The Champs-Élysées Orientation
This neighborhood includes the 8e and 16e arrondissements. For the top of the Champs-Élysées/Arc de Triomphe, take métro Line 1, 2, or 6, or the RER A, to Charles-de-Gaulle–Étoile. For the bottom of the avenue, near the Grand Palais, go to the Champs-Élysées–Clemenceau métro station on Line 1. For the Palais de Chaillot, use the Trocadéro métro station on Lines 6 and 9.
Top Reasons to Go
Avenue des Champs-Élysées. Splurge in the upscale boutiques on and around this fabled avenue, or simply practice the fine art of lèche-vitrines (literally "window licking," the French term for window-shopping).
Palais de Chaillot. A favorite of fashion photographers, this statue-lined plaza-terrace at Place du Trocadéro boasts the city's best view of the Eiffel Tower.
Musée Guimet. One of Paris’s finest smaller museums has a world-class collection of art from all over Asia. Don't miss the rare Khmer sculptures from Cambodia.
Macarons from Ladurée. Is it worth lining up for 30 minutes to get a little taste of heaven? You decide. But rest assured: the round meringue cookies made by this famous pâtissier since 1862 are as scrumptious as ever.
Making the Most of Your Time
This neighborhood is an essential stop for every first-time visitor to Paris, and returning travelers will find plenty to do, too. Leave yourself a full day to tour some of the museums around Place du Trocadéro before heading to the Champs-Élysées, worth a walk from end to end. Stop for lunch or dessert at one of the cafés or tea salons en route; then detour down Avenue Montaigne, Paris's answer to Rodeo Drive.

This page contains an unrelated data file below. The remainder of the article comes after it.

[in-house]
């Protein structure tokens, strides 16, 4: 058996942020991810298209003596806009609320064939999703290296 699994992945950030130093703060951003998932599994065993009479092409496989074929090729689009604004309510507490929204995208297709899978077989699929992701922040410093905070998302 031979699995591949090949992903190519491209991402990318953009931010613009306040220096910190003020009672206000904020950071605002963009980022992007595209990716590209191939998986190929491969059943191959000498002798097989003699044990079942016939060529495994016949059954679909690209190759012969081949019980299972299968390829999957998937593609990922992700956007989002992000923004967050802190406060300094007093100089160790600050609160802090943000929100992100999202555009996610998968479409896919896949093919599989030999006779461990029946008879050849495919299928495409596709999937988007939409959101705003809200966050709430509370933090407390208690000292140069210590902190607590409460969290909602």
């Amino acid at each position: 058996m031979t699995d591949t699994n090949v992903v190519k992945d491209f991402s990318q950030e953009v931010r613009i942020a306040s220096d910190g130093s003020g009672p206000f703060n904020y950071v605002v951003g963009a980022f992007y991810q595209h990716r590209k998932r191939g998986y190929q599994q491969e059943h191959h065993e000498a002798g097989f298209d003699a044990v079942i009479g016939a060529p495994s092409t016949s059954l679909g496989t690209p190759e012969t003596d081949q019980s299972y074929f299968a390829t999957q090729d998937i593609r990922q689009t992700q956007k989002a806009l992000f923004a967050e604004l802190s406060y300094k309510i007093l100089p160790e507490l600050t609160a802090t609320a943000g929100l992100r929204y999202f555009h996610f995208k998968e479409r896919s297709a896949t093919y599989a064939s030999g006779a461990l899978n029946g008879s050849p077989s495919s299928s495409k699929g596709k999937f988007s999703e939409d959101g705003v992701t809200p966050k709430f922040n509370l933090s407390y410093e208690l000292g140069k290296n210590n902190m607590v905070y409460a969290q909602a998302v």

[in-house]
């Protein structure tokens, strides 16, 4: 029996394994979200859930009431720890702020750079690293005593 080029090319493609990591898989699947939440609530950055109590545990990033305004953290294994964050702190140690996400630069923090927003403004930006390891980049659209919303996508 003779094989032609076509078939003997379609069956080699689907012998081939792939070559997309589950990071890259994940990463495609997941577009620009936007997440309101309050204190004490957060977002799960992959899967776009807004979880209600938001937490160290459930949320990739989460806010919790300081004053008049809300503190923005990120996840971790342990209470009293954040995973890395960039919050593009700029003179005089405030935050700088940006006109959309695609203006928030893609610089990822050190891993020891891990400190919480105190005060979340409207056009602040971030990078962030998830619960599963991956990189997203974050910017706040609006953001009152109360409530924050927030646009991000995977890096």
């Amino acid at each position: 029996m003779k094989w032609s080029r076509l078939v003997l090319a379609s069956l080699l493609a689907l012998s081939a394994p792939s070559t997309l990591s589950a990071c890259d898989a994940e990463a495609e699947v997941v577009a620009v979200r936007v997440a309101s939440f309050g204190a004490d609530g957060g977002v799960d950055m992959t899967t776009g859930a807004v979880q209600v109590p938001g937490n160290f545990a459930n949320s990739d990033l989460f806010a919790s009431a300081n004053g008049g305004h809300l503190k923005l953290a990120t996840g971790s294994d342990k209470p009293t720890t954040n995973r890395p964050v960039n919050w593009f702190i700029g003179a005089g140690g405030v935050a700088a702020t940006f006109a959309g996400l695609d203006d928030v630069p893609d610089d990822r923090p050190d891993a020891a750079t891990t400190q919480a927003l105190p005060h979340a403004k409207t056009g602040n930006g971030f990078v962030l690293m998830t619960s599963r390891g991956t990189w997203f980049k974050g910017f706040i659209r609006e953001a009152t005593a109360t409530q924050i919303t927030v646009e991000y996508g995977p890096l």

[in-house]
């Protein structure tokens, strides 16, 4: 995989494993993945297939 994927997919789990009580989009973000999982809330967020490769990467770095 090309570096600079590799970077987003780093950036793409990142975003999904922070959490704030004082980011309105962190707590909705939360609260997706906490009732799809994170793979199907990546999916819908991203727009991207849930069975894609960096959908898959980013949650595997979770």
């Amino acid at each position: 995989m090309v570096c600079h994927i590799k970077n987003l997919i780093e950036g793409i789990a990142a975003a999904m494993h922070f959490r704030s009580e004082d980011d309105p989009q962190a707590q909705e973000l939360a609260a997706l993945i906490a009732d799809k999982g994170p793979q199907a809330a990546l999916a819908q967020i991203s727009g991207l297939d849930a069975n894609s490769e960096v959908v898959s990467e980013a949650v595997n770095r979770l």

If your time is limited, you can just come for a stroll at night, when the Champs is alight: there are bars and nightclubs for all tastes, plus movie houses showing French films and English-language blockbusters (look for v.o., meaning version originale, if you prefer to see an undubbed one).
Café La Belle Férronnière. A favorite of Parisians for morning noisettes, business lunches, and after-work apéros, this popular spot is a short walk from the Champs-Élysées. Settle in at a sidewalk table or retreat to the quieter interior. The enigmatic painting for which the café is named—da Vinci's Portrait of an Unknown Woman—hangs in the Louvre. 53 rue Pierre Charron, Champs-Élysées, Paris, Île-de-France, 75008. 01–42–25–03–82.
Ladurée. With 50-plus locations worldwide, the most opulent branch of the Ladurée tea salon empire is worth the splurge. Reserve a table upstairs or grab a bite in the Art Nouveau bar in the back. The menu promises generous salads and flavorful plats du jour. Sweets are a house specialty. In addition to more than a dozen flavors of macarons, it has assorted cakes, pastries, and beautifully boxed treats ideal for gift-giving. 75 av. des Champs-Élysées, Champs-Élysées, Paris, Île-de-France, 75008. 01–40–75–08–75; www.laduree.com.
There are no results